For Scanning: Questions: (Refer to the same selection) 1. How many species of salmon have become extinct in BC? 27 31 137 142 2. How much of the world's newsprint paper is supplied by Canada? 31% 49% 34% 19% 3. What equipment on a ship was made from hemp? Ropes waterproof cloth engine fuel 11

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life rafts 4. What drug can be obtained from a relative of hemp? cocaine heroin amphetamine marijuana 5. Where was hemp farming recently legalized? the USA Canada Singapore the Netherlands

A. Vocabulary Building: Contextual Clues Contextual clues are words or phrases in the text acting as clues to the meaning of a difficult term in the selection. Are clues derived from the meaning of words co-occurring with the unknown word. Examples: (from the selection) 1. "Every second, 1 hectare of the world's rainforest is destroyed. That's equivalent to two football fields." What does "equivalent to" mean? a) more than b) less than c) the same as 2. "In British Columbia, where, since 1990, thirteen rainforest valleys have been clearcut, 142 species of salmon have already become extinct." What does "clearcut" mean? a) a few trees have been cut down b) many trees have been cut down c) all the trees have been cut down 3. "Logging, however, provides jobs, profits, taxes for the government and cheap products of all kinds for consumers, so the government is 12

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reluctant to restrict or control it." What does "reluctant" mean? a) doesn't want to b) is not allowed to c) would like to 4. "According to its proponents, four times as much paper can be produced from land using hemp rather than trees." What does "proponents" mean? a) people who are against something b) people who support something c) people in charge of something 5. "In the late 1930s, a movement to ban the drug marijuana began to gather force." What does "gather force" mean? a) appear b) get stronger c) get weaker 6. "One group of activists believes that ALL cannabis should be legal." What does "activists" mean? a) people trying to change something b) people against the government c) people who smoke marijuana Types of Contextual Clues 1. Semantic Clues Are clues derived from the meaning of words co-occurring with the unknown word. Types: Definition Clue a word maybe directly defined in the context. Example: The register is the book in which the names of the people are kept. 13

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At the zoo, we saw a gnu, which is a large African antelope. The Appositive Clue an appositive may offer a synonym or description of the word. Example: Euthanasia, mercy killing in plain language, is a very controversial issue. Comparison or Contrast Clue it may give away the words meaning. Example: She is not lazy to study, on the contrary, she is very diligent. At last the balloon took off. It was as buoyant in the air s a cork is in the water. Explanation Clue the succeeding sentences may provide explanations that may clarify the meaning of an unknown word in the previous sentence. Example: Lucys unusual timidity bothered her parents. They were bothered why she would not even want to talk to any visitor and would rather lock herself to her room. In school, her teachers were complaining too. 2. Syntactic Clues are contained in the grammar of our language. It tells how words in the sentence are used whether the word is a noun, pronoun, an action word etc. Examples: A habitat of species is important for everybody needs a place to live in. Kelp and other kinds of seaweeds can be made into food.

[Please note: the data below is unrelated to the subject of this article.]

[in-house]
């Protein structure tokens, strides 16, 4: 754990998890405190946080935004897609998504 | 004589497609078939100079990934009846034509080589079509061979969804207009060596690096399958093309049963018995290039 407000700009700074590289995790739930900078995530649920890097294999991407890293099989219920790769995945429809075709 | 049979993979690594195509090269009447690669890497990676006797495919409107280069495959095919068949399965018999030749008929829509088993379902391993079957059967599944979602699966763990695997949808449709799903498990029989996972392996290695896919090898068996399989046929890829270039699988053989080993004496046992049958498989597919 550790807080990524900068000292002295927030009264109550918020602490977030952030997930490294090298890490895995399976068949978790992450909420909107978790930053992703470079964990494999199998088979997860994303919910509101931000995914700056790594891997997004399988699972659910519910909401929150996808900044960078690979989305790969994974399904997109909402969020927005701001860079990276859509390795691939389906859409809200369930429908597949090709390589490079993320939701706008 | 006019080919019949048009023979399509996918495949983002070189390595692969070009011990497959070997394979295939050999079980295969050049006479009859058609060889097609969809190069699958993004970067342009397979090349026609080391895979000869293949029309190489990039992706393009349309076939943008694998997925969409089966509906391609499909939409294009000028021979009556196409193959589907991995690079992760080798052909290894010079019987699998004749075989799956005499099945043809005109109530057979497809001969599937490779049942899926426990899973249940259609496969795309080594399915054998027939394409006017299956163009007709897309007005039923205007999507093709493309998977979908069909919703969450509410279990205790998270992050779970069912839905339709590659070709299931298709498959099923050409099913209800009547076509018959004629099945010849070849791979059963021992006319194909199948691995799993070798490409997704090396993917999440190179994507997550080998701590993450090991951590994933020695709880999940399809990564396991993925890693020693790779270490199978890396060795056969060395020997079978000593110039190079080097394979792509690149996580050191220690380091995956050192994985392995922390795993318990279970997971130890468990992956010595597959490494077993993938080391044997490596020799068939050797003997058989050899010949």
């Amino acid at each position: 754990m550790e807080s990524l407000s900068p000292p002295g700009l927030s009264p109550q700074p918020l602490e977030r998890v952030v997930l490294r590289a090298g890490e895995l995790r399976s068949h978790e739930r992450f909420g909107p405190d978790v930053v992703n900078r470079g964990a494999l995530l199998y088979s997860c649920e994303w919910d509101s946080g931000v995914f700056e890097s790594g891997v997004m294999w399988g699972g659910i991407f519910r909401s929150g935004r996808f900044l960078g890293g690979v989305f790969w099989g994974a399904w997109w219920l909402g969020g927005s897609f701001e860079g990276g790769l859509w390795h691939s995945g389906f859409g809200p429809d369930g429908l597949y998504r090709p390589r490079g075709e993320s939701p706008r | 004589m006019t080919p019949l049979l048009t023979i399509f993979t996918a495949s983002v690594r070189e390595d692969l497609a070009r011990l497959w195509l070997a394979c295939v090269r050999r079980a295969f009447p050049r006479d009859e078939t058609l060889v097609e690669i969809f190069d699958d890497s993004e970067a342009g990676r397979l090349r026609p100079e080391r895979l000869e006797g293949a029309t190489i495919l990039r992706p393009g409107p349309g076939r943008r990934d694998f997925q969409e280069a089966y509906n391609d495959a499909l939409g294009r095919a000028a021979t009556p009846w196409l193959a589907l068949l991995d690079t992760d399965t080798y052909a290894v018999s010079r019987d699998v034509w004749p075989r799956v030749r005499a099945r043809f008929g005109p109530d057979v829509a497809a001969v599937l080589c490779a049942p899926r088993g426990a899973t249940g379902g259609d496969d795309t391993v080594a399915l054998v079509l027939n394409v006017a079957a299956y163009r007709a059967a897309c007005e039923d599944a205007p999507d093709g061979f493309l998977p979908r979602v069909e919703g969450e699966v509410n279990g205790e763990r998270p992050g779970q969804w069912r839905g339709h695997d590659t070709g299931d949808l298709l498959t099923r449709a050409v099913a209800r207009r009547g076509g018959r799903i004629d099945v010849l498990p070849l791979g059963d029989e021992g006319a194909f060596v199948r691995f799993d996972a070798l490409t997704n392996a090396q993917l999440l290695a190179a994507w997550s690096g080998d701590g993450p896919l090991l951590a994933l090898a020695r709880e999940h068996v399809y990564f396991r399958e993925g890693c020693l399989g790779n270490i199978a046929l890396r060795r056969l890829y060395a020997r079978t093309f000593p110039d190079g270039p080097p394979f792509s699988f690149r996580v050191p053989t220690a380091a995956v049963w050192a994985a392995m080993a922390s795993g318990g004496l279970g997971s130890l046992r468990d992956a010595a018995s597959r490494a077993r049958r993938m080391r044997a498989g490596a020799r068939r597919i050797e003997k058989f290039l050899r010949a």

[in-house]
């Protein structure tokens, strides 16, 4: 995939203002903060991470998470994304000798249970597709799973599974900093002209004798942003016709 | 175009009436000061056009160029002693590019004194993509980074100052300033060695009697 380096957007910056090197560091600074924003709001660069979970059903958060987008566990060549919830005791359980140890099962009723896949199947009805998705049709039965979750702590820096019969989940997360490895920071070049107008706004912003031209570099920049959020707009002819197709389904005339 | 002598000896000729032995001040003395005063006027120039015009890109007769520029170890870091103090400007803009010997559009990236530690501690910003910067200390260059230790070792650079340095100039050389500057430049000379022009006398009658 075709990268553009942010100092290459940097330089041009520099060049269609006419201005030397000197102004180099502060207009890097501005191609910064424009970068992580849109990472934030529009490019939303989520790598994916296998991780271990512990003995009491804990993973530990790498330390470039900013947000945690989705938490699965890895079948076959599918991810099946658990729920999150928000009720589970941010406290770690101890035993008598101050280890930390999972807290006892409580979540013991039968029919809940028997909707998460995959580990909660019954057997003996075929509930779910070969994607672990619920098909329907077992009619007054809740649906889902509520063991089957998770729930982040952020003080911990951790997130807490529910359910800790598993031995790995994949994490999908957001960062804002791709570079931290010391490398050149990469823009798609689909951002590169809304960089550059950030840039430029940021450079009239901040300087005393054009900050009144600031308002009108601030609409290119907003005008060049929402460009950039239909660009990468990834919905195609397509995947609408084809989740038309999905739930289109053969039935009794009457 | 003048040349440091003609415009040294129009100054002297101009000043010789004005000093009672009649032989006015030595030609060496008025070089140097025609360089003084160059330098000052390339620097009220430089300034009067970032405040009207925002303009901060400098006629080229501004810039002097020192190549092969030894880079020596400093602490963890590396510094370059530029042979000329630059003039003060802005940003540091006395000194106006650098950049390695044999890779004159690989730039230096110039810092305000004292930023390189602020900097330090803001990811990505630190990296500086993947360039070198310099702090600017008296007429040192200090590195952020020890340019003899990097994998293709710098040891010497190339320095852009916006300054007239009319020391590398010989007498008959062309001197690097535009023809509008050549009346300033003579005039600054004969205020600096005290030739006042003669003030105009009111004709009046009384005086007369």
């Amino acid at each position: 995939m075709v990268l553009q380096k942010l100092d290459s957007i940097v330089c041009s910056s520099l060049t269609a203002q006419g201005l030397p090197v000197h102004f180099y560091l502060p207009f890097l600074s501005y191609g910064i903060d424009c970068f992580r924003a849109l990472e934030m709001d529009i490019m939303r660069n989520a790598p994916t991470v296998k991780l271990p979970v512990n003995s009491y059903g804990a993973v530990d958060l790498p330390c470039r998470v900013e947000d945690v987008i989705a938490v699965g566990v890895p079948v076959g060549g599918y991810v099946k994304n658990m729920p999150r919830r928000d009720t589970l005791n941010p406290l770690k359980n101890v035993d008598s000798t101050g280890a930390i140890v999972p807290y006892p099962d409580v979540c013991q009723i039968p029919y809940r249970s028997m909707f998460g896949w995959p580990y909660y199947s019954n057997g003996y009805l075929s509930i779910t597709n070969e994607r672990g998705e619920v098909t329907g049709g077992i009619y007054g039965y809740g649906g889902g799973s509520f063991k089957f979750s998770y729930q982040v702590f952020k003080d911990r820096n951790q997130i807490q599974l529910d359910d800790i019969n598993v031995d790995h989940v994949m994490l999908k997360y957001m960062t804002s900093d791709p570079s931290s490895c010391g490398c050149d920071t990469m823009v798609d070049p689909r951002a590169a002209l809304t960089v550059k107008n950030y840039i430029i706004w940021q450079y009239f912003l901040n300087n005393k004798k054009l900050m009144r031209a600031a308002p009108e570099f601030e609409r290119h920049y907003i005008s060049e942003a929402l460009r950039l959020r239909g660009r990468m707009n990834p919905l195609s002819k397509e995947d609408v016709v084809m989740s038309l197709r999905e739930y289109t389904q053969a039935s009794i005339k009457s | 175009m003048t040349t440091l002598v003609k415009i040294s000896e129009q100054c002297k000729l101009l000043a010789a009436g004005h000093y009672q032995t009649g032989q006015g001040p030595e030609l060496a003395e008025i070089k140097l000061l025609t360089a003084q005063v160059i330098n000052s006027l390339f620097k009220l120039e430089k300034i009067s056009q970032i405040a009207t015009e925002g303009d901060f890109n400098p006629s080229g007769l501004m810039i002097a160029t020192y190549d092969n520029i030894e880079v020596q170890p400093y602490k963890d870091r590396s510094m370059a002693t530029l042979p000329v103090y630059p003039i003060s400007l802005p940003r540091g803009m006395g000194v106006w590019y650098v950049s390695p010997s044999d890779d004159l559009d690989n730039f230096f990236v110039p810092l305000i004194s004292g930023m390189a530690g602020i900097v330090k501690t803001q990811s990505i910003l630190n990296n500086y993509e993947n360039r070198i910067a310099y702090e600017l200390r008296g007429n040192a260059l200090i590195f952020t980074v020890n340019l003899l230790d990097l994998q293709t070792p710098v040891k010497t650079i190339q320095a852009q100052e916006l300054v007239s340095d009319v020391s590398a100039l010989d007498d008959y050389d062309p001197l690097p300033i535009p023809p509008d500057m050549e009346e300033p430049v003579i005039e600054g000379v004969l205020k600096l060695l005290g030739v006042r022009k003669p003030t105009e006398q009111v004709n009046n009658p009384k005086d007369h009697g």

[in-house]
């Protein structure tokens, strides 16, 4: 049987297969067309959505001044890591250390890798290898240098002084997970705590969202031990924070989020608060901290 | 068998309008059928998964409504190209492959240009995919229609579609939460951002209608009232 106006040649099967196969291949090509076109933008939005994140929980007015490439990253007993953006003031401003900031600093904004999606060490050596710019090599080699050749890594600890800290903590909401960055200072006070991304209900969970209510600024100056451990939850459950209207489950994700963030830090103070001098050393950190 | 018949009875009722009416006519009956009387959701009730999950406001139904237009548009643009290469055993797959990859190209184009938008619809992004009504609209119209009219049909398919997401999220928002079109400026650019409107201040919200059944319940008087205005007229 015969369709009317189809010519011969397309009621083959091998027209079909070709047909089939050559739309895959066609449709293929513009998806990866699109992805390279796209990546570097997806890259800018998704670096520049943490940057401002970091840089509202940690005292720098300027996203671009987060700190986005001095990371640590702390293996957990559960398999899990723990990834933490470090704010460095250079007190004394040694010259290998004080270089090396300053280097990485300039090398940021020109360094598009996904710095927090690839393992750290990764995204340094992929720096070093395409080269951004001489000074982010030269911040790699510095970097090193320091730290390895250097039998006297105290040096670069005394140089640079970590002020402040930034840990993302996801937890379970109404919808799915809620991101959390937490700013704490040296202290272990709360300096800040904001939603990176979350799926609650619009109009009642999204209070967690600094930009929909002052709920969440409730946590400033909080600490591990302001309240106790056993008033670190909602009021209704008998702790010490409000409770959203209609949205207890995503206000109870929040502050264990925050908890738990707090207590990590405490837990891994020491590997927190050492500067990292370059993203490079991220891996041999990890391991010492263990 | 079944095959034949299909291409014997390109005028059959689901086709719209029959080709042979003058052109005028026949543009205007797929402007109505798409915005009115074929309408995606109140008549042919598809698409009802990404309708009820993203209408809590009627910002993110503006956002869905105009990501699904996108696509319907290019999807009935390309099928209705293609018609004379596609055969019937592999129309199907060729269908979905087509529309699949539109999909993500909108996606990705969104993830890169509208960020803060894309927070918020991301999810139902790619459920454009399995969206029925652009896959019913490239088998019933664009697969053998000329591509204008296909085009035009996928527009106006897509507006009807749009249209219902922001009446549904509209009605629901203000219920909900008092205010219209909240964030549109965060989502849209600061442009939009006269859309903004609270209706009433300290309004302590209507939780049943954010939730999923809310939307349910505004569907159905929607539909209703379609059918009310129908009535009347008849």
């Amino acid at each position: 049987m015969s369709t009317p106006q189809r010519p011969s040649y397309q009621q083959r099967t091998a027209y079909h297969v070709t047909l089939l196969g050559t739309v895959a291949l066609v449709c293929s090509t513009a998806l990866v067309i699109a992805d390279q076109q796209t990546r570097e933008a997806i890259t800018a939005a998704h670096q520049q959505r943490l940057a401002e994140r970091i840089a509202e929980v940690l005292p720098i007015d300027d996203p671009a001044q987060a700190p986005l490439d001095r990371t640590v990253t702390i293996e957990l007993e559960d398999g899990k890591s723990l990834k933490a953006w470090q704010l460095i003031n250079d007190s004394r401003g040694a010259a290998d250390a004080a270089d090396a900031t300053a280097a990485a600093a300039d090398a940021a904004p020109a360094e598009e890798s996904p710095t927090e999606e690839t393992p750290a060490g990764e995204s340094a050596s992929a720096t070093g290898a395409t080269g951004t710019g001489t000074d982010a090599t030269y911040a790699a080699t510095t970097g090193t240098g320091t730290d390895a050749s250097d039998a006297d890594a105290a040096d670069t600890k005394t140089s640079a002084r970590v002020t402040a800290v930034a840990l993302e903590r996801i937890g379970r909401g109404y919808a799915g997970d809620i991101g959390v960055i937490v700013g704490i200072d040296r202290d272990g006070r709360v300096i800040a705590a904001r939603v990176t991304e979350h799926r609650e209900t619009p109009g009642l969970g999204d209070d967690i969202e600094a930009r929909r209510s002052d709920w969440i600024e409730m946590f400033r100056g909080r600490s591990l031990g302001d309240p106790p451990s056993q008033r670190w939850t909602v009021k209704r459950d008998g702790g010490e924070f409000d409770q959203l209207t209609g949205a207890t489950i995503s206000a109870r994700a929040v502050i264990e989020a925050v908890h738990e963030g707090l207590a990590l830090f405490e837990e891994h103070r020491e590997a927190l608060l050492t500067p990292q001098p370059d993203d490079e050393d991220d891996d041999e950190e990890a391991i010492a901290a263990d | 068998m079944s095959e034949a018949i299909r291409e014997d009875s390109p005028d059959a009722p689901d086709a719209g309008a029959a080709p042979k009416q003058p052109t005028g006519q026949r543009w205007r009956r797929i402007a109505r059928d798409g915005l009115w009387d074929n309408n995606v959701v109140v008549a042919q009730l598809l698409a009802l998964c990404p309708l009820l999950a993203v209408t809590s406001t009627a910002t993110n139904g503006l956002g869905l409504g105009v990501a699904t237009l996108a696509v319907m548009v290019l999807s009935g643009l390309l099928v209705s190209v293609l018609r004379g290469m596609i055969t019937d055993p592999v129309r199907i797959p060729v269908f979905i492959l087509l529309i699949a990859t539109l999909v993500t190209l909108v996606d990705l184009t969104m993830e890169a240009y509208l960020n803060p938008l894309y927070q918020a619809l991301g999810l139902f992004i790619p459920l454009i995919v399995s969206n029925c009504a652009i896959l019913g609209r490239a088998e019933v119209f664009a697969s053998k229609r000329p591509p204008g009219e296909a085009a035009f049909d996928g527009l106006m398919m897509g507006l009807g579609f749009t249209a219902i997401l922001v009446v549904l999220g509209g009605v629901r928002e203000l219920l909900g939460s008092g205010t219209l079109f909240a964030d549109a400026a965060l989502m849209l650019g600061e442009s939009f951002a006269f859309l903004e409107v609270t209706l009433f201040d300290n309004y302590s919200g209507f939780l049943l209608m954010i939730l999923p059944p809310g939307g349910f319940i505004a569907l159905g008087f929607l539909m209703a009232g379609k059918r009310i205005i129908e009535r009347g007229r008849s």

3. Collocation and Completion Collocation is a familiar grouping of words, especially words that habitually appear together and thereby convey meaning by association. Examples: have do make 14

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have a bath have a drink have a good time have a haircut Take take a break take a chance take a look take a taxi Pay pay a fine pay attention pay by credit card pay cash Come come close come complete with come direct come early Miscellaneous Time bang on time dead on time early 12th century free time from dawn till dusk

do business do nothing do the shopping do your hair Break break a leg break a promise break a window break the rules Save save electricity save energy save money save one's Go go abroad go astray go bad go bald

make furniture make money make progress make trouble catch catch a ball catch a bus catch a chill catch a cold keep keep a diary keep a promise keep a secret keep in touch Get get a job get a shock get angry get divorced

Business English annual turnover bear in mind break off negotiations cease trading

Classifiers a ball of string a bar of chocolate a bottle of water a bunch of carrots a cube of sugar

4. Faulty Diction refers to the wrong use of words. You must use words according to their recognized meaning. Examples: accept, except adapt, adopt, adept affect, effect alumnus, alumni, alumna, alumnae all right, alright